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Devotional Life

Clergy and Lay leaders can find much to meditate on in the sources cited below. Know that these also make excellent resources for worship and for devotions at meetings and retreats. 

Devotional materials:

Earth Gospel:  A Guide to Prayer for God's Creation by Sam Hamilton-Poore (who teaches spiritual life at San Francisco Theological Seminary (Upper Room Books, 2008).   The book offers prayers for morning, midday, and evening for every day for four weeks, supplemented with meditations, biblical texts, and prayerful reflection.

Green Bible Devotion, (HarperSnFrancisco, 2009) is a daily devotional that is a companion to the Green Bible (an NRSV version of the Bible with passages related to creation highlighted in “green”).

Earth Prayers from Around the World: 365 Prayers, Poems, and Invocations for Honoring the Earth edited by Elizabeth Roberts (HarperSanFrancisco, 1991).

Earth and All Stars: Reconnecting with nature through Hymns, Stories, Poems, and Prayers from the World’s Great Religions and Cultures, edited by Anne Rowthorn (Wipf and Stock, 2009)

Thirty Days of Creation, a devotional booklet available for free download in the section on “manuals” in the Green Congregation Program section of the Web of cCeation website (www.webofcreation.org) .

Luther College Ministries and Dakota Road Music Offer Liturgy for Earthkeeping A core mission of Lutheran higher education is the integration of faith and learning in service of the common good.    In that spirit a liturgy for the broader church was commissioned in honor of Luther's sesquicentennial.  It is a collaborative project between Dakota Road Music and Luther College Ministries.  The Liturgy for Earthkeeping is being offered as a resource for congregations and ministries that worship in outdoor settings to help strengthen connections between sustainability, liturgy, spiritual formation and joyful stewardship.


Reflections/ Meditations:

Holy Ground: A Gathering of Voices on Caring for Creation, edited by Lindsay Moseley (San Francisco: Sierra Club Books, 2008).

Love God, Heal Earth edited by Sally Bingham (Pittsburgh: St. Lynn’s Press, 2009)

Please consider also the poetry of Wendell Berry, Mary Oliver, Gary Snyder, and the nature reflections of Annie Dillard.

Spiritual Disciplines: Guidelines to reorient your relationship with nature

If we are to care for creation, we need to cultivate our relationship with nature. Here are some ideas and resources to do that.

1. Know that earth is full of God’s glory. Just as you may see God in the faces of others, so also see God in the presence of other living things.

2. De-center yourself and other humans by thinking of your property or your neighborhood as a piece of earth you share with other living things. How can you get to know the trees and bushes and flowers and animals to see yourself as part of earth community? A good source is Anthony Westin, Back to Earth: Tomorrow’s Environmentalism (Philadelphia: Temple University Press, 1994).

3. Look to nature as a source of renewal. There is a therapy designed to bring human wholeness and healing through a relationship with the rest of nature. See Eco-Therapy by Howard Clinebell (Minneapolis: Fortress Press, 1994) and Reconnecting with Nature by Michael Cohen (Lakeville: Ecopress, 2007). The Last Child in the Woods by Richard Louv names the loss of a connection with nature as “nature deficit disorder.” Books in your local library will identify ways to restore your connection.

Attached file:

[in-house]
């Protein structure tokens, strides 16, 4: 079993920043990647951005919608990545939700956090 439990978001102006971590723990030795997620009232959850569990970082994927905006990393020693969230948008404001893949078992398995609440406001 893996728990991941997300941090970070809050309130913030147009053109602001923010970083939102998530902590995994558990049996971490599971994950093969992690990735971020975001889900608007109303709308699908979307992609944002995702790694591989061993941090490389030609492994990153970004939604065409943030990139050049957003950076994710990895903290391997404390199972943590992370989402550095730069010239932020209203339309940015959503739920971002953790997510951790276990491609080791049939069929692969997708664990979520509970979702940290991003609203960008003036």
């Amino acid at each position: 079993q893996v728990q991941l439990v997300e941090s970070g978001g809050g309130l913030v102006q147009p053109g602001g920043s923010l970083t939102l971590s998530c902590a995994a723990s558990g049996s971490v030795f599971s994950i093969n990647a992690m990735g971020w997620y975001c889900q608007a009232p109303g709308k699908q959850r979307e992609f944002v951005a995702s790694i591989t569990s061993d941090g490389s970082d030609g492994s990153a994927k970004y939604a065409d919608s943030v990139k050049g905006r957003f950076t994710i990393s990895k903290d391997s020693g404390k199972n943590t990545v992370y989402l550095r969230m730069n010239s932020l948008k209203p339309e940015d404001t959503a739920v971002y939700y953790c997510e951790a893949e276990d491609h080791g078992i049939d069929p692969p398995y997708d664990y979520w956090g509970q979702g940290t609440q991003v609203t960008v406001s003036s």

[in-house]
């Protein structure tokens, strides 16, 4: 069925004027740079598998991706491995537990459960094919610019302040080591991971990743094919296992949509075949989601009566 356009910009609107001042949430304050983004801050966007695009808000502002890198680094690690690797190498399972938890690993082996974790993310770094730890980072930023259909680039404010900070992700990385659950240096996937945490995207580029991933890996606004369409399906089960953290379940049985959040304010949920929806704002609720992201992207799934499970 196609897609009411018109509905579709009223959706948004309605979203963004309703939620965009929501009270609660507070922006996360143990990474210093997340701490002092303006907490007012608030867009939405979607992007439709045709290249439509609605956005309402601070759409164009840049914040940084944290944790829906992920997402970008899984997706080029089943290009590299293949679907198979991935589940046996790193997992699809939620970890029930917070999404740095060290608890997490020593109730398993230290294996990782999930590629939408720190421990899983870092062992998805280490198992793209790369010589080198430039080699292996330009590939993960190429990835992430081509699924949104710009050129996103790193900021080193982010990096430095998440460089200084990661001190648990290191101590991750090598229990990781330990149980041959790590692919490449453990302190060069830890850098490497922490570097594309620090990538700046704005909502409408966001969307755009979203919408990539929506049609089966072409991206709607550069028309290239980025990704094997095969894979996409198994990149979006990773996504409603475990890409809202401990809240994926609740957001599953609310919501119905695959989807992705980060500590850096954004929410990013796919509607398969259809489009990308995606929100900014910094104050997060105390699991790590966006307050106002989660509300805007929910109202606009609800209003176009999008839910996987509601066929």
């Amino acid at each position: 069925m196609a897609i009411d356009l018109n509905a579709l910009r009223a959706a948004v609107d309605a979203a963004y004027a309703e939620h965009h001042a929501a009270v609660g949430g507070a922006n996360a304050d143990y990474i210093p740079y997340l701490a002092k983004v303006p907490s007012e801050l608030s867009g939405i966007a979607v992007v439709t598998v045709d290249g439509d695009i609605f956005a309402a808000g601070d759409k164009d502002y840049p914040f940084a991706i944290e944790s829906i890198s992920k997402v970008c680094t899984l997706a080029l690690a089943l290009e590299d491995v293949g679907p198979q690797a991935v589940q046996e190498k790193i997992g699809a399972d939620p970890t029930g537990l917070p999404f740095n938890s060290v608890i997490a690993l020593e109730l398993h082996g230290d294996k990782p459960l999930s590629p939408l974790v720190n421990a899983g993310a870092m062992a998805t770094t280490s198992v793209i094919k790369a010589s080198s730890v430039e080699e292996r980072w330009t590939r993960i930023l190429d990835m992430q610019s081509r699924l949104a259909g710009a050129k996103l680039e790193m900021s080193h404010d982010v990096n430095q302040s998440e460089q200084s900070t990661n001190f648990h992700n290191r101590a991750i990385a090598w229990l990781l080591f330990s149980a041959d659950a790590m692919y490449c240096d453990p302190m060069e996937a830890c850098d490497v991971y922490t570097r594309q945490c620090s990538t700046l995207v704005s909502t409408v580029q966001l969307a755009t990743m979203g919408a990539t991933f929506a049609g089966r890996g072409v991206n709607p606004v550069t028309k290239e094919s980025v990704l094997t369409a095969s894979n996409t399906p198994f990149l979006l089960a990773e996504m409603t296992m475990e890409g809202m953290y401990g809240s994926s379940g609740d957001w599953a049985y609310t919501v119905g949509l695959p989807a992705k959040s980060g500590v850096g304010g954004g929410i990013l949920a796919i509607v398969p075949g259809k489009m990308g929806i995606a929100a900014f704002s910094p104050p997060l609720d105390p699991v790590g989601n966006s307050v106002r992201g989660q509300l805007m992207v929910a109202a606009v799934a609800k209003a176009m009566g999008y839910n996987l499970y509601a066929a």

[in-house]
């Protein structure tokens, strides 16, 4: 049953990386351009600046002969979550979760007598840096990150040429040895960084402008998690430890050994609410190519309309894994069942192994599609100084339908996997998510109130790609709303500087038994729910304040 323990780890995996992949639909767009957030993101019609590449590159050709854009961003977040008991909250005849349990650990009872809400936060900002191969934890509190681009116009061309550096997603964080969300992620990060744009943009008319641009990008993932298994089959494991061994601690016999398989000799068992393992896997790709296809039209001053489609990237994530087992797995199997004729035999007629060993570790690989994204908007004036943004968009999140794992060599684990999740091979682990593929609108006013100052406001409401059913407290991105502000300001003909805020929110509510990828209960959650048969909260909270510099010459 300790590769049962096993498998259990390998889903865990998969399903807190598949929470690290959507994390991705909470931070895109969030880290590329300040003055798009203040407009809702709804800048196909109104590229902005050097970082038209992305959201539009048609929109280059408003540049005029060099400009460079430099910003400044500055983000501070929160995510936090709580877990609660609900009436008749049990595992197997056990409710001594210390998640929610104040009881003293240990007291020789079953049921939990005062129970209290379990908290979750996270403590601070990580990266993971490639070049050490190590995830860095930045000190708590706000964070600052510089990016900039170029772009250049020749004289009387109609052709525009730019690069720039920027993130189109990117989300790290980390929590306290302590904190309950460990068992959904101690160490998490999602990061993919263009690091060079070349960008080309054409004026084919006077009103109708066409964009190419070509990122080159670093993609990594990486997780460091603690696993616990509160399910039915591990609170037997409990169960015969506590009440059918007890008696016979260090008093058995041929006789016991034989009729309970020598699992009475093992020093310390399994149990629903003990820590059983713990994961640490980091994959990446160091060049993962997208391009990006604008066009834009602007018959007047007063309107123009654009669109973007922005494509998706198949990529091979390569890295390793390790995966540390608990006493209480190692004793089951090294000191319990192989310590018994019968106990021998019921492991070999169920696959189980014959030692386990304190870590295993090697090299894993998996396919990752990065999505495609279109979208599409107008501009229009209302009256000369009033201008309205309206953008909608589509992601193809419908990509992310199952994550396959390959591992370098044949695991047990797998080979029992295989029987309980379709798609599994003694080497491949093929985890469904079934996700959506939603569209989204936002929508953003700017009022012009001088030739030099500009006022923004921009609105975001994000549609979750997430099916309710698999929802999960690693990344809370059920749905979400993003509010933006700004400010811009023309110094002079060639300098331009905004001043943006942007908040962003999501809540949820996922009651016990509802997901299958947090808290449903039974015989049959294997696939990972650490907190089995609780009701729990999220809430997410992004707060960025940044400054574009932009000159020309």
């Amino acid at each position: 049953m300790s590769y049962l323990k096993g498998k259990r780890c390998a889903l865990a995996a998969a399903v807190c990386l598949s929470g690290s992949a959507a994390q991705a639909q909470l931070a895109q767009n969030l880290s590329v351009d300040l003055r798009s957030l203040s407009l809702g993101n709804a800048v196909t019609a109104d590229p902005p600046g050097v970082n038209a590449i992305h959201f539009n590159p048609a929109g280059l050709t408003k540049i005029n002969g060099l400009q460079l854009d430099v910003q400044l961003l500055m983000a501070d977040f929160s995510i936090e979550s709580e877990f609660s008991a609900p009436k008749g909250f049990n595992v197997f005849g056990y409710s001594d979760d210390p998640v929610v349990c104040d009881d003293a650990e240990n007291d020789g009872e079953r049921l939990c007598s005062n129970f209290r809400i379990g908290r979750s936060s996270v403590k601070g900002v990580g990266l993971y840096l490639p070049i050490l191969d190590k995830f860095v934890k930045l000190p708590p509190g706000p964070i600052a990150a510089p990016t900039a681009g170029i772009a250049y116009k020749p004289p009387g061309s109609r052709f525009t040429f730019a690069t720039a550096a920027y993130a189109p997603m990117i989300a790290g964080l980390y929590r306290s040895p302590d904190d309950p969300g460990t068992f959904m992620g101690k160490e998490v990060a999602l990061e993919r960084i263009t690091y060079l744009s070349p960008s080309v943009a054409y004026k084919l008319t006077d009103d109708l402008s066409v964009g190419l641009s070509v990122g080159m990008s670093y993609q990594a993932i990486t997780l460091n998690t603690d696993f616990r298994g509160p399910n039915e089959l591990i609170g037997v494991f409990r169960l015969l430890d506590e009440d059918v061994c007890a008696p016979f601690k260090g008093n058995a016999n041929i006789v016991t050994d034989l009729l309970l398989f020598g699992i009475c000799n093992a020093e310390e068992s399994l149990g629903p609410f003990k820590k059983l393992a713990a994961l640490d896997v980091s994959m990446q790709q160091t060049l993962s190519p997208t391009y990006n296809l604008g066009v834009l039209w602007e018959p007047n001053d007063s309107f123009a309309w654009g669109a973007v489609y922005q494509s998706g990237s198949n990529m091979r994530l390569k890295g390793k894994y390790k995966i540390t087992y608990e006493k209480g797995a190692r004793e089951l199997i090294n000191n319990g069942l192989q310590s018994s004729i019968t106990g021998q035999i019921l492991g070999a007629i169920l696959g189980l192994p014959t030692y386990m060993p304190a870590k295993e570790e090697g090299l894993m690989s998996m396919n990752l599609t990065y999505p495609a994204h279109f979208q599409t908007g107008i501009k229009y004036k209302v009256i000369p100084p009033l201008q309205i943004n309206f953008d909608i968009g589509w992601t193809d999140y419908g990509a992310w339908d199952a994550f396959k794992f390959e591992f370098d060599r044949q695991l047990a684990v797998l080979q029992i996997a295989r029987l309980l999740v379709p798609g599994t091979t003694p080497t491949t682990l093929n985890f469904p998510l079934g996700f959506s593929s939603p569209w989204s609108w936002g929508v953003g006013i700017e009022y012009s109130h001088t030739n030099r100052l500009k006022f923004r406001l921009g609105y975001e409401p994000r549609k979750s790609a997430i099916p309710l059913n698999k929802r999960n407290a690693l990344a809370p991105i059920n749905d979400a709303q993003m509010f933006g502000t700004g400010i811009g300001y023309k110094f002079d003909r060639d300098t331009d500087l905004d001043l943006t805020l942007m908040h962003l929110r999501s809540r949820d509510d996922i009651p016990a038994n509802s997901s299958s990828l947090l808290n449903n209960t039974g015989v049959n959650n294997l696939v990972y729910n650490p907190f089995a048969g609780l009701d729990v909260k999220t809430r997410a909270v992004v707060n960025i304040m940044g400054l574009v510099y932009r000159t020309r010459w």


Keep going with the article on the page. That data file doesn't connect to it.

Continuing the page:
4. Let all creation praise God. The Bible says that the seas are to “roar” and the tress “clap their hands” and the fields “exult.” Next time you worship, think of the earth around you as the sanctuary in which you are worshiping and imagine yourself part of an Earth community that is praising God by their existence.

5. Spend time with nature. Take some time each day to be present with trees and animals. Look at them carefully, listen to the sounds of life around you, appreciate them, and love them. Recognize the interrelationship you have with others in earth community and give thanks.

6. Stop to think about the ways your daily decisions affect the life around you: lawn care, car emissions, furnace emissions, waste, and so on. Seek to change decisions that generate a harmful impact on life around you.

7. Pay special care to life in your home—pets and plants. Imagine what you might need to do to care for all plants and animals in your arena of life in the same way. We take care of our cars but we love our children. Let’s love nature as we love our family.

8. Pray for the life of nature. Intercede especially for endangered species. Know that God cares for all of life and has created the world so as to “provide [animals] their food in due season.”

9. Eat your food with care. Be grateful that you are fortunate to have food. In your table blessing, pray not just about the food “for our use” but pray that plants and animals may thrive for their own sake and be treated with care.

10. Recognize that you are nature—a mammal, a higher primate, sharing much of the same gene pool, depending on the rest of nature for life and breath, and thoroughly embedded in creation as a whole. Know you kinship with the community of life.

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